What’s going on with the exchange rate!?

So a bit of a bad period financially again it seems in the world…
Chinese stock market crashes, depression in the US and European markets…
And Brazil is in a recession, even if it seems to be in the depths of denial! On an campaign video two weeks ago PT (Dilma’s party) were talking about how there is no crisis, it is all down to the media overplaying it and scare mongering. This week she has made a statement saying that perhaps it is worse than first realised…

And I see no where better to show that than a look at the exchange rates. For me, I am interested in the rate against the pound.
Today we are close to hitting R$5.6 to the GBP (oops… I checked at midday, seems we have shot past 5.6 since then to 5.64). When I first arrived in Brazil it was around 3. Enough said?  Actually, perhaps a few pictures can be worth a thousand words!

Looking at the last 90 days (all rates courtesy of Oanda) shows quite how much it has changed lately, from 4.8 to 5.6 representing almost a 20% swing, which for any Brazilian wanting to go abroad makes it a very expensive prospect…

last 90 days

In fact, looking back at the 3 years I have been in Brazil, it is a fairly solid trend of increasing. I have highlighted the 2.9, which was around when I got my Brazilian work contract.

last 7 years

In fact, we have to go back a long time to find when it was last like this! 2002 was the previous time the exchange rate reached these levels… In fact, in the last 20 years, it has only been anywhere near here twice, and had a very volatile journey from 1995 to 2015… From around 1.5 to 5.9!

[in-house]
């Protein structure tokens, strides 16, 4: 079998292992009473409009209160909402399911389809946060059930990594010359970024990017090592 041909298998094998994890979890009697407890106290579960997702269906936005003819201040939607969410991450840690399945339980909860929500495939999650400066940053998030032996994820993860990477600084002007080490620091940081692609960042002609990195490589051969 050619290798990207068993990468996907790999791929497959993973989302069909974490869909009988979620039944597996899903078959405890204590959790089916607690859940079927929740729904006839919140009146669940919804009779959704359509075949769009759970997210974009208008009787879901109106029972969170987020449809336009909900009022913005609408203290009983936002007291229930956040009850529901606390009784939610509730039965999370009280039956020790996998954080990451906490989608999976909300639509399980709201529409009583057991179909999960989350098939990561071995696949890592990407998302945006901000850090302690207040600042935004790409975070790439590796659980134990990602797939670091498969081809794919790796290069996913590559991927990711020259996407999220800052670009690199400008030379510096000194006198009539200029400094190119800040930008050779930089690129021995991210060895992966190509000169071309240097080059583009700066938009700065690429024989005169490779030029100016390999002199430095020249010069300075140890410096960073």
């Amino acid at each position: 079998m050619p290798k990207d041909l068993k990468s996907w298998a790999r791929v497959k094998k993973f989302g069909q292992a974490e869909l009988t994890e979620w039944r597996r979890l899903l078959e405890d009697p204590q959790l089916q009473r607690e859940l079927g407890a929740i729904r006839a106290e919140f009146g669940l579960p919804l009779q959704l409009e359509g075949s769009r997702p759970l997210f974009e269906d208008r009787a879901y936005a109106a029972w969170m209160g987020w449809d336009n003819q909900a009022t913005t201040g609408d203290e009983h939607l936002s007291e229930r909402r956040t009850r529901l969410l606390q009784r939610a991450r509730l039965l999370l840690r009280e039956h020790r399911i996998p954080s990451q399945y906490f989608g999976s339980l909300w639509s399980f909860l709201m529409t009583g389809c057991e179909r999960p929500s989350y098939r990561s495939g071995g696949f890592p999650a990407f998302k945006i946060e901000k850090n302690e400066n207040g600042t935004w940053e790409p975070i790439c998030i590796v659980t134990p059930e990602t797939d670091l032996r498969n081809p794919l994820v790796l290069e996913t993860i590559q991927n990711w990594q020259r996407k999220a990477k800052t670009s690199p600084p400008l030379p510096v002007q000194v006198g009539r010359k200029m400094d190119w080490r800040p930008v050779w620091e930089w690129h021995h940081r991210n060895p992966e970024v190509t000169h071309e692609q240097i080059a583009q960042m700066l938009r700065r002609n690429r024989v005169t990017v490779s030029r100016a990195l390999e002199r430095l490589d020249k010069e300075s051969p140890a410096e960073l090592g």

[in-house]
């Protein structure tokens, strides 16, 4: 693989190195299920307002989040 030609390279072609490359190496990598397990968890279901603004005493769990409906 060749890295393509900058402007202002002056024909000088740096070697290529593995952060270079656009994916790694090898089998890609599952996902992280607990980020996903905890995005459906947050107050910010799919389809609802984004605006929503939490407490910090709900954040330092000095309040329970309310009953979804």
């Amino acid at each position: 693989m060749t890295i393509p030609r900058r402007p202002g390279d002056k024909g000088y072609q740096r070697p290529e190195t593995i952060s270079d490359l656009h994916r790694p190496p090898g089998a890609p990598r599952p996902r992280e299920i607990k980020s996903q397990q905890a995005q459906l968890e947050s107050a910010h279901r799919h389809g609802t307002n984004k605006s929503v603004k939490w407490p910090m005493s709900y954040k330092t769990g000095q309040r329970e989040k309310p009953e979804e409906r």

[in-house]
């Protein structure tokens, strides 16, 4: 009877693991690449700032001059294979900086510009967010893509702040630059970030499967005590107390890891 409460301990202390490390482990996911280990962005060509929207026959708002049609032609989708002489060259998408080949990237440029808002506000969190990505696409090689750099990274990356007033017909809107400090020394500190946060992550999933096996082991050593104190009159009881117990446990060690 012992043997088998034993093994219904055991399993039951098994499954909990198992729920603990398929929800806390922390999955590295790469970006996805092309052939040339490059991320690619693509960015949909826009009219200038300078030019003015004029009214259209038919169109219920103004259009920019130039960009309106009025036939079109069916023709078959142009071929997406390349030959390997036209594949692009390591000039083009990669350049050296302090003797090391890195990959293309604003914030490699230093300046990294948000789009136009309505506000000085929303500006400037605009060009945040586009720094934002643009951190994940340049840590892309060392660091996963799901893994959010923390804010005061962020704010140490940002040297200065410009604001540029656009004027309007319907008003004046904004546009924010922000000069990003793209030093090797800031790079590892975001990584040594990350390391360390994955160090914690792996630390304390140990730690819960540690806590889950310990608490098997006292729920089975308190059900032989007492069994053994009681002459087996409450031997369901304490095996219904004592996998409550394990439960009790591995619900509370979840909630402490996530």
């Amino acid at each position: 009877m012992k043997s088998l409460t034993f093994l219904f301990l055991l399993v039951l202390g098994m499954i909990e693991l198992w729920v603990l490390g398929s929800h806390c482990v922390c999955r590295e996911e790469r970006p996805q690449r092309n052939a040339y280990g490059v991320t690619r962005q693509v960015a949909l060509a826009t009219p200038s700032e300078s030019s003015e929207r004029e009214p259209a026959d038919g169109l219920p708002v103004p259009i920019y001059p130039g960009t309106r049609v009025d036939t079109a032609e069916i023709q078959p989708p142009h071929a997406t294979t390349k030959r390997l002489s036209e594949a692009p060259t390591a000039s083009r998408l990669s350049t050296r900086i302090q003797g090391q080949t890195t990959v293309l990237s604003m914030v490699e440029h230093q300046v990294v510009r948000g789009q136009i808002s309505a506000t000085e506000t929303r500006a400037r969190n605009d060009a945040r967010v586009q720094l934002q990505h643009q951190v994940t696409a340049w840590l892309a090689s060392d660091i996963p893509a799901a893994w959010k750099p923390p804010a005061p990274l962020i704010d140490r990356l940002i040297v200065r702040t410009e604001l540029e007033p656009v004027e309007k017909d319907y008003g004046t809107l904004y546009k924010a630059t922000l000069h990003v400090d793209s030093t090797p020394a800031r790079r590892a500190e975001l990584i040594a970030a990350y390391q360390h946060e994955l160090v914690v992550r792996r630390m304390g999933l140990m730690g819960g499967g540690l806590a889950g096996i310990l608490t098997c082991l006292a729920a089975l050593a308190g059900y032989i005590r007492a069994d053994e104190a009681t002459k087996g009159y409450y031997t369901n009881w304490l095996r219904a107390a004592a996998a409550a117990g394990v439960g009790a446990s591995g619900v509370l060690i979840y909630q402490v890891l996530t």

last 20 years

But for a Brazilian, the current state of the economy must be very worrying. I had hoped that the rate was stabilising, but it seems not with another increase over the last 2 days. There’s lots of people talking about setting a new record of hitting 6 by the end of the year… It doesn’t even look like we will have to wait that long unfortunately.

Of course, for anyone visiting Brazil, now is a great time, and in fact every day is that little bit better!  I’ve had many posts in the past about how expensive things here can be, however now some things that used to seem expensive are now seeming far more reasonable when I think in terms of pounds.  And as a fan of fine dining, Rio and São Paulo can have some true gastronomic bargains going on with a great set of Michelin Star restaurants to visit, as well as just a great set of restaurants that didn’t quite make it in the first ever Michelin Guide for South America.  For me, there’s a visit to D.O.M. is coming up in October and I can’t wait!

What a lovely winter!

So my promise to post more regularly…. seems to have taken me 4 months to get to this post! And it has been a very busy and hectic four months indeed, both with work and personally. But that’s not my excuse for not posting!

I’m having a nice postponed weekend of Monday and Tuesday off, as we are in the heart of Test Events for Rio2016 right now, meaning I end up working some odd days and hours. I do like having midweek days off sometimes, it can be a lot quieter to get things done than weekends.